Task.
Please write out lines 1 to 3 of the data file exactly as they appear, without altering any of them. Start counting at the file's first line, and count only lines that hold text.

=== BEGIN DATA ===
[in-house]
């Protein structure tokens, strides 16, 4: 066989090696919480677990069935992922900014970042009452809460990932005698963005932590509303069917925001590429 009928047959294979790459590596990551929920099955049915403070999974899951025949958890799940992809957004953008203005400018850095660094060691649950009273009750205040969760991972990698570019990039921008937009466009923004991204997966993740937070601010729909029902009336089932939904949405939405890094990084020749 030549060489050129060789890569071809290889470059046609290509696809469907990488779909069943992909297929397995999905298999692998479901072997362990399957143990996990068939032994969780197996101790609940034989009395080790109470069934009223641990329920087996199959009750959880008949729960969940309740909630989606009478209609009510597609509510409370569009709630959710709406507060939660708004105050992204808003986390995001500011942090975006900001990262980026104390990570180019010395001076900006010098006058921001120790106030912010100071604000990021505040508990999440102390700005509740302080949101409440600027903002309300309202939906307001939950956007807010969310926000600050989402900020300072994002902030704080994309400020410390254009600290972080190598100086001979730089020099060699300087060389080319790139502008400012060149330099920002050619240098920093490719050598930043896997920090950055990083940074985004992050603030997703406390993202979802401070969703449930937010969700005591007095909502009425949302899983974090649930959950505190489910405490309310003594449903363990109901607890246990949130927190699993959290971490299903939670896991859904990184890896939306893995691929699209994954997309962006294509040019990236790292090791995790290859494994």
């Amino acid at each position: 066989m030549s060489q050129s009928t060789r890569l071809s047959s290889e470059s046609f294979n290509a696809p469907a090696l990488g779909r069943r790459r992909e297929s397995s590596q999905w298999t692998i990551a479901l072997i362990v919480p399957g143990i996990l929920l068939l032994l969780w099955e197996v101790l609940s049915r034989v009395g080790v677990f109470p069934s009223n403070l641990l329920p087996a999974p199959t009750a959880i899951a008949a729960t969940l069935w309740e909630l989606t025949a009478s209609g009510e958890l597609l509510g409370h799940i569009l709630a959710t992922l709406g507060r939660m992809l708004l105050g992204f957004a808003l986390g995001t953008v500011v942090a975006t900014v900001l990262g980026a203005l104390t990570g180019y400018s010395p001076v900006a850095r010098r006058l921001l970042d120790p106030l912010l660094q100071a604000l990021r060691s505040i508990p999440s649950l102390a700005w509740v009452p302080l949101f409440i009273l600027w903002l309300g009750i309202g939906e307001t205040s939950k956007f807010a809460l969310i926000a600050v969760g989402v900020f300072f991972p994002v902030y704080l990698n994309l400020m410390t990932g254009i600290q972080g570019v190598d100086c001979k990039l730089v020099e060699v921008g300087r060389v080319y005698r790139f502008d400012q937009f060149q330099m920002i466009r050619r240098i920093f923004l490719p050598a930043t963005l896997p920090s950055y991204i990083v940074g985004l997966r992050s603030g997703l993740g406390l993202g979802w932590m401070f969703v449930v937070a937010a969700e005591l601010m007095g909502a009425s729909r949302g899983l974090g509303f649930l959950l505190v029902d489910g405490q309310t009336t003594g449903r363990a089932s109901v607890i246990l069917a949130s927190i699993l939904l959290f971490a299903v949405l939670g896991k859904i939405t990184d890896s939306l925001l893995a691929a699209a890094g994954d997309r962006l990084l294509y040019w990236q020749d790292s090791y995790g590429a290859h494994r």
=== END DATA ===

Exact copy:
[in-house]
């Protein structure tokens, strides 16, 4: 066989090696919480677990069935992922900014970042009452809460990932005698963005932590509303069917925001590429 009928047959294979790459590596990551929920099955049915403070999974899951025949958890799940992809957004953008203005400018850095660094060691649950009273009750205040969760991972990698570019990039921008937009466009923004991204997966993740937070601010729909029902009336089932939904949405939405890094990084020749 030549060489050129060789890569071809290889470059046609290509696809469907990488779909069943992909297929397995999905298999692998479901072997362990399957143990996990068939032994969780197996101790609940034989009395080790109470069934009223641990329920087996199959009750959880008949729960969940309740909630989606009478209609009510597609509510409370569009709630959710709406507060939660708004105050992204808003986390995001500011942090975006900001990262980026104390990570180019010395001076900006010098006058921001120790106030912010100071604000990021505040508990999440102390700005509740302080949101409440600027903002309300309202939906307001939950956007807010969310926000600050989402900020300072994002902030704080994309400020410390254009600290972080190598100086001979730089020099060699300087060389080319790139502008400012060149330099920002050619240098920093490719050598930043896997920090950055990083940074985004992050603030997703406390993202979802401070969703449930937010969700005591007095909502009425949302899983974090649930959950505190489910405490309310003594449903363990109901607890246990949130927190699993959290971490299903939670896991859904990184890896939306893995691929699209994954997309962006294509040019990236790292090791995790290859494994």
């Amino acid at each position: 066989m030549s060489q050129s009928t060789r890569l071809s047959s290889e470059s046609f294979n290509a696809p469907a090696l990488g779909r069943r790459r992909e297929s397995s590596q999905w298999t692998i990551a479901l072997i362990v919480p399957g143990i996990l929920l068939l032994l969780w099955e197996v101790l609940s049915r034989v009395g080790v677990f109470p069934s009223n403070l641990l329920p087996a999974p199959t009750a959880i899951a008949a729960t969940l069935w309740e909630l989606t025949a009478s209609g009510e958890l597609l509510g409370h799940i569009l709630a959710t992922l709406g507060r939660m992809l708004l105050g992204f957004a808003l986390g995001t953008v500011v942090a975006t900014v900001l990262g980026a203005l104390t990570g180019y400018s010395p001076v900006a850095r010098r006058l921001l970042d120790p106030l912010l660094q100071a604000l990021r060691s505040i508990p999440s649950l102390a700005w509740v009452p302080l949101f409440i009273l600027w903002l309300g009750i309202g939906e307001t205040s939950k956007f807010a809460l969310i926000a600050v969760g989402v900020f300072f991972p994002v902030y704080l990698n994309l400020m410390t990932g254009i600290q972080g570019v190598d100086c001979k990039l730089v020099e060699v921008g300087r060389v080319y005698r790139f502008d400012q937009f060149q330099m920002i466009r050619r240098i920093f923004l490719p050598a930043t963005l896997p920090s950055y991204i990083v940074g985004l997966r992050s603030g997703l993740g406390l993202g979802w932590m401070f969703v449930v937070a937010a969700e005591l601010m007095g909502a009425s729909r949302g899983l974090g509303f649930l959950l505190v029902d489910g405490q309310t009336t003594g449903r363990a089932s109901v607890i246990l069917a949130s927190i699993l939904l959290f971490a299903v949405l939670g896991k859904i939405t990184d890896s939306l925001l893995a691929a699209a890094g994954d997309r962006l990084l294509y040019w990236q020749d790292s090791y995790g590429a290859h494994r």